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September 2, 2014 | 7th Elul 5774

Keep It Simple, Stupid

July 8, 2001
Marc Rosenstein


The director of an American Jewish youth organization’s Israel summer tours called to finalize the schedule of educational programs our center will be providing for their groups this month. I noticed that the draft schedule omitted what has generally been a staple of the itinerary, an encounter with Israeli Arab teenagers from a nearby village. When I asked about this, the answer was: “we feel that the time is not right to meet with Arabs; our purpose is to strengthen these kids’ Jewish identities and Zionist commitment, and an encounter with Arabs is too complicated and complicating at this time.”

This is a comment that I have heard now and then over the years from Jewish educators, but I was particularly surprised at hearing it from this source.

And I thought: yes, you’re right, encountering Arabs here is complicated for American Jews. The experience messes up their romantic notion of a Jewish State inhabited by Jews, able to assert their identity uninhibited by the presence of Others. It forces them to struggle with the ethical dilemmas that arise with the “emergence from powerlessness” that Zionism has made possible.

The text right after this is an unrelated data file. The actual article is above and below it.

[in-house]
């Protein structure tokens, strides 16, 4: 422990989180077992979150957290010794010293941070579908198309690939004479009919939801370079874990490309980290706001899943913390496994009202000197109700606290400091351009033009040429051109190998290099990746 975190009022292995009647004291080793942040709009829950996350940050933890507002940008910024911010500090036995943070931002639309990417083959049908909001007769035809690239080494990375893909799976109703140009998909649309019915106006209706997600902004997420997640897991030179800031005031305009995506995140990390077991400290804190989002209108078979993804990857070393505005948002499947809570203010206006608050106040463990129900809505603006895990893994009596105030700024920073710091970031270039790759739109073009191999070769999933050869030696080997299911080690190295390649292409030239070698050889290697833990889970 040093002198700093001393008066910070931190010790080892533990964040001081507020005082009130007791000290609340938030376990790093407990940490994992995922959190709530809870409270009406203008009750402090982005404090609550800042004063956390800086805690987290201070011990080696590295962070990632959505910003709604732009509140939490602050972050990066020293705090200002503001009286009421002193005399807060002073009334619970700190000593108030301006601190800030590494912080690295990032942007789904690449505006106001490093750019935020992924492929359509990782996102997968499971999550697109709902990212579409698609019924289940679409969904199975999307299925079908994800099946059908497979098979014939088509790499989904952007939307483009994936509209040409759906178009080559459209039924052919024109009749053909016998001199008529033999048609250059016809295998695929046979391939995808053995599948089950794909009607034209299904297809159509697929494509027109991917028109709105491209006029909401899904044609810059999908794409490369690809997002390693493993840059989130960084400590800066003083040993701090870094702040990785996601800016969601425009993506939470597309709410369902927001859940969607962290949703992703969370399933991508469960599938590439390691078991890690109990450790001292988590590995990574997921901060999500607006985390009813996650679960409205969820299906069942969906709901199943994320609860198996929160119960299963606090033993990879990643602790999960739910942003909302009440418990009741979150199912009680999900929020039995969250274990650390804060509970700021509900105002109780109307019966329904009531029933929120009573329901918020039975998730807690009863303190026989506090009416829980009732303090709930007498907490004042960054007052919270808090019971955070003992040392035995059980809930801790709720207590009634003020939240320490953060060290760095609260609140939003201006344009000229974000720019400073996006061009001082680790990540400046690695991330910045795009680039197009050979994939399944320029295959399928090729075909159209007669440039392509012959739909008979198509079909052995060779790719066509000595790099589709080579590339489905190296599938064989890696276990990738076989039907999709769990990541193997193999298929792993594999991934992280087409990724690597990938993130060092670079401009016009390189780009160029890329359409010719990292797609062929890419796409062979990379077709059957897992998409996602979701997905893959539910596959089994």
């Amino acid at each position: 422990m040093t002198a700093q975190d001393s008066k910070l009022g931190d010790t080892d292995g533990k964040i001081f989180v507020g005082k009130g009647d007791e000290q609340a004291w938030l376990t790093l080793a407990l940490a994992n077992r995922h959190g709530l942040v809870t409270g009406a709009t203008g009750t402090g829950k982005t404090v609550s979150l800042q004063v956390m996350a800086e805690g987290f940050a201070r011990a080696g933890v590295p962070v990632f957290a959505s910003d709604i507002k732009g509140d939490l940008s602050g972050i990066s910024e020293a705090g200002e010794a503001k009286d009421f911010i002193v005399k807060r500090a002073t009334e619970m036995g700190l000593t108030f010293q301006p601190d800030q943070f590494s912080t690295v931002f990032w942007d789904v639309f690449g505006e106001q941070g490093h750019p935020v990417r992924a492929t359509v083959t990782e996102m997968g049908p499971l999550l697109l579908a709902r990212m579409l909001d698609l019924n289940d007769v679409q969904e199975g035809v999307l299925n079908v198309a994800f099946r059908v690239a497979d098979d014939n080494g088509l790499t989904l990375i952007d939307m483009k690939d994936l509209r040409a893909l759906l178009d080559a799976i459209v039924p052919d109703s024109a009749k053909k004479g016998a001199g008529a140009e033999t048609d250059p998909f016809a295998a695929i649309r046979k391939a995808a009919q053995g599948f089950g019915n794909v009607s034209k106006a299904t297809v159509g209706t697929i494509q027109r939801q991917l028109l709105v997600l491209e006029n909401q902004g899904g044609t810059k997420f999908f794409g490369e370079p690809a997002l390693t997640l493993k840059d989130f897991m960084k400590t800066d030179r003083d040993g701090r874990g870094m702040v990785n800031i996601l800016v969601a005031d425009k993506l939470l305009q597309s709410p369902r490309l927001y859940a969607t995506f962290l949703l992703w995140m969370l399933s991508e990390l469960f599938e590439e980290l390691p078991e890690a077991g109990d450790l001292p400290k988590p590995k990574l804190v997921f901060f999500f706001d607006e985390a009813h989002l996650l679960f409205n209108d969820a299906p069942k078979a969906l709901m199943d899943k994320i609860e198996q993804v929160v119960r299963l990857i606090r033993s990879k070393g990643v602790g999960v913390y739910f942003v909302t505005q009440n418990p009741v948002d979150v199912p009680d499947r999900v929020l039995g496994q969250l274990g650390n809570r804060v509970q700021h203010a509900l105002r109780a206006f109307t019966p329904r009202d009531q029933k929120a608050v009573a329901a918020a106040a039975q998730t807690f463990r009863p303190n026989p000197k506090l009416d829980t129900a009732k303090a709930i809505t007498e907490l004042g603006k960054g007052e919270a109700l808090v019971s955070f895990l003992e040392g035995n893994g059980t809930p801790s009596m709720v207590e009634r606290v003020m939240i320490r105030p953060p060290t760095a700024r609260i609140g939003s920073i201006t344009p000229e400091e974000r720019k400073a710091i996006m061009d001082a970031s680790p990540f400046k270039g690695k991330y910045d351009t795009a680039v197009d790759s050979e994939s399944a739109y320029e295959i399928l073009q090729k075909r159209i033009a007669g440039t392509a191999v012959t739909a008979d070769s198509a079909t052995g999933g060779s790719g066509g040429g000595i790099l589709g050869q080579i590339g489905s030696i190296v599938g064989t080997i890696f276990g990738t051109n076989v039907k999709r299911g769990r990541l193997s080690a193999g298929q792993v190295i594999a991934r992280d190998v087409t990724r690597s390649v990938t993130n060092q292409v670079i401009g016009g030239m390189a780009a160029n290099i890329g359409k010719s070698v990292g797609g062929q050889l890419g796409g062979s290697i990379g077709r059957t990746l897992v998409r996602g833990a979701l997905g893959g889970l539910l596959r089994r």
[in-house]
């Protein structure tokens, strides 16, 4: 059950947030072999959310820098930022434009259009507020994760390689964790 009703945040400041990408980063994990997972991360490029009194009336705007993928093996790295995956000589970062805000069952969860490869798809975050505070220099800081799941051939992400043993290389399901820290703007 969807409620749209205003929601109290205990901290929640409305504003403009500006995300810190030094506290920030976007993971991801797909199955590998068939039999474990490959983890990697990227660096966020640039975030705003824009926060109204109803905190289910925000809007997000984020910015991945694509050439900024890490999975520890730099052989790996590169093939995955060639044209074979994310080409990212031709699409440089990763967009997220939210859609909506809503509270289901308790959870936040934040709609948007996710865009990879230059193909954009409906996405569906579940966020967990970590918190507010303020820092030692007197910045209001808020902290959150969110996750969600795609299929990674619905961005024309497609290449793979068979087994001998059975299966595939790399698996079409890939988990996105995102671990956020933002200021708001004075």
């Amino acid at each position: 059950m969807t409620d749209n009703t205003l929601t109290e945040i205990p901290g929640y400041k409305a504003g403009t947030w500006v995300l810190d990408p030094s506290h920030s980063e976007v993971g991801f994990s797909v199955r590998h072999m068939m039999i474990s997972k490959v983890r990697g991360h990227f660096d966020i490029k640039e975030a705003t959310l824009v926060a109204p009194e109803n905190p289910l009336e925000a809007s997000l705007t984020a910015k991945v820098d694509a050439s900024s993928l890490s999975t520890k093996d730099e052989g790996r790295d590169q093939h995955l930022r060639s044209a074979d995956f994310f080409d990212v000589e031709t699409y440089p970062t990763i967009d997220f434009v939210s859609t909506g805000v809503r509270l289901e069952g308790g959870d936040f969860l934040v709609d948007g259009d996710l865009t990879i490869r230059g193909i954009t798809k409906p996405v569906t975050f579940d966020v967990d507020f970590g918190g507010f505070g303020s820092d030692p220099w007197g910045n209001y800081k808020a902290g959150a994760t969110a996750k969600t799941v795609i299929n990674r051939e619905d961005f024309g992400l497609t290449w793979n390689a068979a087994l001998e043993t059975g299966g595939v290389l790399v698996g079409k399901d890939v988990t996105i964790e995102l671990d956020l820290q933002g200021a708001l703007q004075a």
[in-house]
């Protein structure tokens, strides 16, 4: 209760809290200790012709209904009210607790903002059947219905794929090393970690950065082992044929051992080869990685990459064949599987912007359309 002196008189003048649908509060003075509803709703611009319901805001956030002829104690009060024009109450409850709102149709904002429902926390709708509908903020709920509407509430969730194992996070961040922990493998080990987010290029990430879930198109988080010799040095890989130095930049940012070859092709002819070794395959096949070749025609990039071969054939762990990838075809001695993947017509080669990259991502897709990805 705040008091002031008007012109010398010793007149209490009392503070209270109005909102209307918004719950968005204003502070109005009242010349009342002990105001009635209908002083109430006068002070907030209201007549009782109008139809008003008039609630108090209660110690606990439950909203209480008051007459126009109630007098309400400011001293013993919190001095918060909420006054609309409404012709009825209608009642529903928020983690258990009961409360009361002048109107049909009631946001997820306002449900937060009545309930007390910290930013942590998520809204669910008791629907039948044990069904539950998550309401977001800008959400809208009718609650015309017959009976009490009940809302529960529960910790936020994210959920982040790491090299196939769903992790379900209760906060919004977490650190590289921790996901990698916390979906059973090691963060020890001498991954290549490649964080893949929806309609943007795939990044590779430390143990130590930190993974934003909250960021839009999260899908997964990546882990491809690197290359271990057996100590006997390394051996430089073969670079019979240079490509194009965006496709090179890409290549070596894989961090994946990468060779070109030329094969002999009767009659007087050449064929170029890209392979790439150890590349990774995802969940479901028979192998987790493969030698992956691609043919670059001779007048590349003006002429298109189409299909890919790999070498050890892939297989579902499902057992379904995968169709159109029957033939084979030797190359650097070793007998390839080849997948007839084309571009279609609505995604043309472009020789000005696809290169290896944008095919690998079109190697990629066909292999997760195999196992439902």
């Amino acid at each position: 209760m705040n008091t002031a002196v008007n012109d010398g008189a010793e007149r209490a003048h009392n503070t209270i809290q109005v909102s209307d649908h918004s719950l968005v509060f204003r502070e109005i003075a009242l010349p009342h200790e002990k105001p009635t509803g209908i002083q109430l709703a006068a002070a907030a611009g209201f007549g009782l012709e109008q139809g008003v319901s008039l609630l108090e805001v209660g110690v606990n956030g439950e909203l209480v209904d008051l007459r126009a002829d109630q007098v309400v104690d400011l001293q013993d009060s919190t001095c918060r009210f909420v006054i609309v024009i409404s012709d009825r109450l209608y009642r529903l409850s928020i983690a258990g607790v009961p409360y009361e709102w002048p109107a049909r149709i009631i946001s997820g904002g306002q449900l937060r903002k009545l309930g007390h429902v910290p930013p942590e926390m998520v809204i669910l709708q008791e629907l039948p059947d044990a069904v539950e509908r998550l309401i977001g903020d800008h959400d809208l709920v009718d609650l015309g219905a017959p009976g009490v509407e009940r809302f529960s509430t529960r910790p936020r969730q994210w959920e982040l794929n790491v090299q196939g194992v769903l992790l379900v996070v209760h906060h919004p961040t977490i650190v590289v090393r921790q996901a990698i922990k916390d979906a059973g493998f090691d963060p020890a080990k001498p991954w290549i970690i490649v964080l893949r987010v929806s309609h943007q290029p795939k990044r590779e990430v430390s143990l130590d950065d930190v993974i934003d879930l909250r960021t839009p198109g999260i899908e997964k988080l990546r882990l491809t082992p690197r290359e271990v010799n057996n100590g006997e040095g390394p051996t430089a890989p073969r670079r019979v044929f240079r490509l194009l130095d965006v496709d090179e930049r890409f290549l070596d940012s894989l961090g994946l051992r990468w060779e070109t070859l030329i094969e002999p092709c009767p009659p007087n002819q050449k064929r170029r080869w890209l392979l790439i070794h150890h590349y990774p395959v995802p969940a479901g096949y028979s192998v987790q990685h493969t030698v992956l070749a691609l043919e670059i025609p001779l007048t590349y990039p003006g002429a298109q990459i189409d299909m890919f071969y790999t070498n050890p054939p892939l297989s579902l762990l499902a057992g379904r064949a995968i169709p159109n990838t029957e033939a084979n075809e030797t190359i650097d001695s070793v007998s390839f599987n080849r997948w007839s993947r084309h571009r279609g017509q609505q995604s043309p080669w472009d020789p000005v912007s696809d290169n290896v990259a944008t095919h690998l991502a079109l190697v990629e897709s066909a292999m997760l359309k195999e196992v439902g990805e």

And I thought: yes, if we can avoid confronting such complicating dilemmas, then we can maintain the tradition of Israel as a Jewish theme park, where kids can rappel down Jewish cliffs, and qvell at seeing Jewish tanks, and exchange dirty jokes on a Jewish bus with Jewish kids while Jewish scenery rolls by. And they can learn, from their visits to war memorials, and Yad Vashem, and Acco prison, that the one thing that Zionism has not changed is that “all the world wants the Jews dead.”

And I thought: and if in fact there are deficiencies in Israeli democracy, if the Jewish state treats non-Jews - Arabs and foreign workers - in ways that are not humane or just, and we know this, but take care not to discuss it with adolescents whom we want to care about Israel and to see a connection between their Jewishness and their morality - what will happen when they discover the truth?

And I thought: so, if an Israel experience is an educational tool, just what is it we are trying to teach; tribalism, or tikkun olam? slogans, or depth? simplicity, or ambivalence?

And I thought: now, of all times, is when it is most important to teach the distinction between the Arabs of Israel and those of other states and entities in the region. Davka now, if we teach, by omission, that the Green Line doesn’t exist, that all Arabs - including those who are citizens of Israel (one out of every five Israelis) - are the same, are terrorists or at least enemies; then it seems to me we place ourselves on a slippery slope that leads, ultimately, towards ethnic cleansing.

And I thought: the teens from Sha’ab, who have been practicing their English in order to meet with American Jewish kids, to share with them their own ambivalences and dilemmas as Israeli Palestinian Arabs, will be disappointed, and won’t understand the logic of the decision. They have accepted the refusal of most groups to visit their village, and so they come to Shorashim to meet the Americans in a “safe,” “Jewish” environment. It will be hard to explain that some groups don’t want to meet them at all, anywhere. Indeed, why discuss it with them at all?

I thought all these thoughts, but what was there to say?

 

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